Here comes the New Year with all its fresh-start possibilities. We’ve survived the season of caloric abundance and millions of us are ready to shed a few pounds.
But the latest research on weight management—some of which was highlighted in a recent article in the New York Times (see below)—raises questions about the pursuit of a slender body.
The evidence suggest that the majority of people who lose weight regain as much as 95 percent of it within five years. And it’s not necessarily just because people can’t stick with the plan that helped them lose weight. Dieting changes metabolism in ways that boost hunger and affect calorie use. People who diet may have to exercise more and cut back more stringently on calories to maintain their weight loss compared to same-weight people who haven’t dieted. In short, significant weight loss sends your body into starvation mode where all it wants to do is accumulate fat.
Do people who lose weight on a vegan diet have any advantage in this regard? We don’t know. A handful of studies show that low-fat vegan diets—which achieve calorie reduction through food restrictions—produce weight loss in the short term, but none that show how people fare four or five years down the road. If they regain their weight, then they may perceive a vegan diet as ineffective or may perceive themselves as embarrassing vegan failures. (I wrote earlier this year about the potential problems that arise when veganism is defined as a “weight loss diet.)
But that’s just one issue. The other is that anywhere from 14 to 31% of weight loss is comprised of lean tissue—muscle and bone. When weight is regained, not all of that lean tissue is recovered. This is especially important as people age. Muscle loss—called sarcopenia—is common with aging and it’s linked to osteoporosis, risk of falling, and overall decline in physical function. The reasons for sarcopenia aren’t that well understood, but weight cycling sure doesn’t help. It can produce what’s called “sarcopenic obesity”—too much fat, too little muscle.
You can counteract the problem to some extent through diet and exercise. Extra protein may be beneficial for weight loss (and satiety), and it might protect muscle while you shed pounds. Beans are an ideal food in this regard since they provide both fiber and protein—kind of the dynamic duo for hunger management. But for some people on reduced calorie diets, it may be difficult to consume enough protein without including some soy products or veggie meats in menus.
The biggest problem occurs when people drop too many pounds. A meta-analysis published in the Journal of the American Dietetic Association found that a weight loss of 3 to 4.3% of body weight is often successfully maintained over several years. While that may not sound very exciting, these small weight losses can have significant health benefits.
For many people, however—especially those who have dieted unsuccessfully numerous times—resolutions that focus on healthy lifestyle rather than on dropping pounds could be the best and smartest option. It’s hard to believe that, though, when everyone is telling you that you should be trying to lose weight. And the promotion of vegan diets for weight loss is a part of that relentless and potentially damaging message.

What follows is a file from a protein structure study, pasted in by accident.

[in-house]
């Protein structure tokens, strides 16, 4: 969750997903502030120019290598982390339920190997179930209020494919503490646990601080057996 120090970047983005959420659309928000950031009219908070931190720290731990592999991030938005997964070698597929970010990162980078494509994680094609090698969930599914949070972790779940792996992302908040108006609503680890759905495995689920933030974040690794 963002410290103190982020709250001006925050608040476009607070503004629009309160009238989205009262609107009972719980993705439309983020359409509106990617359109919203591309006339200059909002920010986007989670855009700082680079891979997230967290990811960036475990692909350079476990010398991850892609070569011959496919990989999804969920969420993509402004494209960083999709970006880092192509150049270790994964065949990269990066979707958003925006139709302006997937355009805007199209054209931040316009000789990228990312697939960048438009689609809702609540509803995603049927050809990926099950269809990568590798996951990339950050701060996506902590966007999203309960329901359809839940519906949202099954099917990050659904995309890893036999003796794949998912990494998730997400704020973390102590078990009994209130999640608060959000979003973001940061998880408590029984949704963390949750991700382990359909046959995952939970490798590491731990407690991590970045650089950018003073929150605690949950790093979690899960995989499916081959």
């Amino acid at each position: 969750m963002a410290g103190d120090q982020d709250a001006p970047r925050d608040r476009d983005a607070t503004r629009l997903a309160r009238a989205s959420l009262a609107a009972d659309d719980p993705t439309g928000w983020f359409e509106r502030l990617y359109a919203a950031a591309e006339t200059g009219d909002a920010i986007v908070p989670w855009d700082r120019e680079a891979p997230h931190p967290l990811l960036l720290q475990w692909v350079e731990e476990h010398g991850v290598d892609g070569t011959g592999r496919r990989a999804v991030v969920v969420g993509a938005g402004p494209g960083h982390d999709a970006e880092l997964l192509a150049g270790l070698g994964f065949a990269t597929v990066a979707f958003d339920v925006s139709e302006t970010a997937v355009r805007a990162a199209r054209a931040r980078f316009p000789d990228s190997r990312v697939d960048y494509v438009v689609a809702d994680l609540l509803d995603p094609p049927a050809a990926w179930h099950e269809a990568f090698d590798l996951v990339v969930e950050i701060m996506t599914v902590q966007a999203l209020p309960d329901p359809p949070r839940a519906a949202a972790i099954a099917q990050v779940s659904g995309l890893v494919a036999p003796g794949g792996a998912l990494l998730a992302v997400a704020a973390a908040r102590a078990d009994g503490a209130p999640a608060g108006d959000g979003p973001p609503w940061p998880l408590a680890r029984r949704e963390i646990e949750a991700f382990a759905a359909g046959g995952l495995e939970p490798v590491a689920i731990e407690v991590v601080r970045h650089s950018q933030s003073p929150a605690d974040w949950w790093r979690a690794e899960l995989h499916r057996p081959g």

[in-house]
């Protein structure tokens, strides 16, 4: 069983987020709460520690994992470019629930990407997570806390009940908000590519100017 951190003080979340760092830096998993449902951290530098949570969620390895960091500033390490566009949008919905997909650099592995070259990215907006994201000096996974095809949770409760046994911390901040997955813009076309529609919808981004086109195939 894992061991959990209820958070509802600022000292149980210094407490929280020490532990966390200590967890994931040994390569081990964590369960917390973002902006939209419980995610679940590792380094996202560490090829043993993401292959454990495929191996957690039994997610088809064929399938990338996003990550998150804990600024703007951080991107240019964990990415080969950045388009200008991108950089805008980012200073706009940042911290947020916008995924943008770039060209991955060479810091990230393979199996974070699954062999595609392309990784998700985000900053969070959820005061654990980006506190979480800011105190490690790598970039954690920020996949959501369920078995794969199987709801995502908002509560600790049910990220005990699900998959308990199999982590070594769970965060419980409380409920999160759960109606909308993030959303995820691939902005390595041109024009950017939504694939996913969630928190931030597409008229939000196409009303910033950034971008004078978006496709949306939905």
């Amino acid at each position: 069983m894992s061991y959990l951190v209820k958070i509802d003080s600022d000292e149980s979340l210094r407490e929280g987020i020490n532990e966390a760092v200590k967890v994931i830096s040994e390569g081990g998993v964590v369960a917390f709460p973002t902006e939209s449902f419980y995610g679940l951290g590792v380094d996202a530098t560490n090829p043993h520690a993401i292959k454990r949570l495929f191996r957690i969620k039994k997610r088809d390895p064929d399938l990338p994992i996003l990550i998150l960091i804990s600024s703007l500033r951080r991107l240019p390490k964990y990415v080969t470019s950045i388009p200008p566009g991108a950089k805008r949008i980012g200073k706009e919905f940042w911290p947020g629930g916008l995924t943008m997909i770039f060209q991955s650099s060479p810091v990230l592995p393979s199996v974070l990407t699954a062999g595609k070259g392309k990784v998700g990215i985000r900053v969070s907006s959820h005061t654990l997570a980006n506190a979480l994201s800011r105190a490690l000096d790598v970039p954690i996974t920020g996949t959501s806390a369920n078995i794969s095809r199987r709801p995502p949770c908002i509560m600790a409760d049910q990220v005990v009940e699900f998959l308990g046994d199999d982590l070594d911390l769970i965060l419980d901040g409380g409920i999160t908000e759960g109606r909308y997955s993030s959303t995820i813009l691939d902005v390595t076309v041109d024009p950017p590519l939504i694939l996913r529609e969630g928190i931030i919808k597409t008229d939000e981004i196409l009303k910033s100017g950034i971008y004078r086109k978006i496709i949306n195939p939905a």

So, if you’ve been on the dieting merry-go-round over the years without much success, switch the substance of your New Year’s resolutions from weight to health:
- Be diligent about exercise, especially weight training. It’s crucial for everyone who wants to maintain good health as they age. The Health at Every Size paradigm suggests that rather than planned “exercise” you should simply engage in activities you enjoy. I guess that might work for some folks, but it sure doesn’t for me. Since my favorite activity is sitting in front of the fire with a good book and a glass of wine, I’d be in trouble if I didn’t absolutely force myself to exercise. I do it because it’s good for me; it’s never especially enjoyable.
- Eat healthfully. You know how to do this—pile on the veggies, beans and whole grains. Work on the problem areas that sabotage your health—whether it’s too many cookies, too much alcohol, or a love affair with potato chips. But don’t fall into the trap of thinking that certain plant foods need to be banned. That’s a fad diet way of thinking.
- Go vegan, or at least get started on the transition. Eating more plant foods can improve your health no matter what your body size. And, a vegan diet is guaranteed to make your diet more respectful and compassionate. I can’t imagine a better New Year’s resolution than that.
For more information, take a look at the excellent New York Times article referenced above
Here are references to some of the research discussed in this post:
Methods for voluntary weight loss and control. NIH Technology Assessment Conference Panel. Consensus Development Conference, 1992. Ann Intern Med 1993;119:764-70.
Newman AB, Lee JS, Visser M, et al. Weight change and the conservation of lean mass in old age: the Health, Aging and Body Composition Study. Am J Clin Nutr 2005;82:872-8; quiz 915-6.
Sumithran P, Prendergast LA, Delbridge E, et al. Long-term persistence of hormonal adaptations to weight loss. N Engl J Med 2011;365:1597-604.
Chaston TB, Dixon JB, O’Brien PE. Changes in fat-free mass during significant weight loss: a systematic review. Int J Obes (Lond) 2007;31:743-50.
Beavers KM, Lyles MF, Davis CC, Wang X, Beavers DP, Nicklas BJ. Is lost lean mass from intentional weight loss recovered during weight regain in postmenopausal women? Am J Clin Nutr 2011.
Lee JS, Visser M, Tylavsky FA, et al. Weight loss and regain and effects on body composition: the Health, Aging, and Body Composition Study. J Gerontol A Biol Sci Med Sci 2010;65:78-83.
Franz MJ, VanWormer JJ, Crain AL, et al. Weight-loss outcomes: a systematic review and meta-analysis of weight-loss clinical trials with a minimum 1-year follow-up. J Am Diet Assoc 2007;107:1755-67.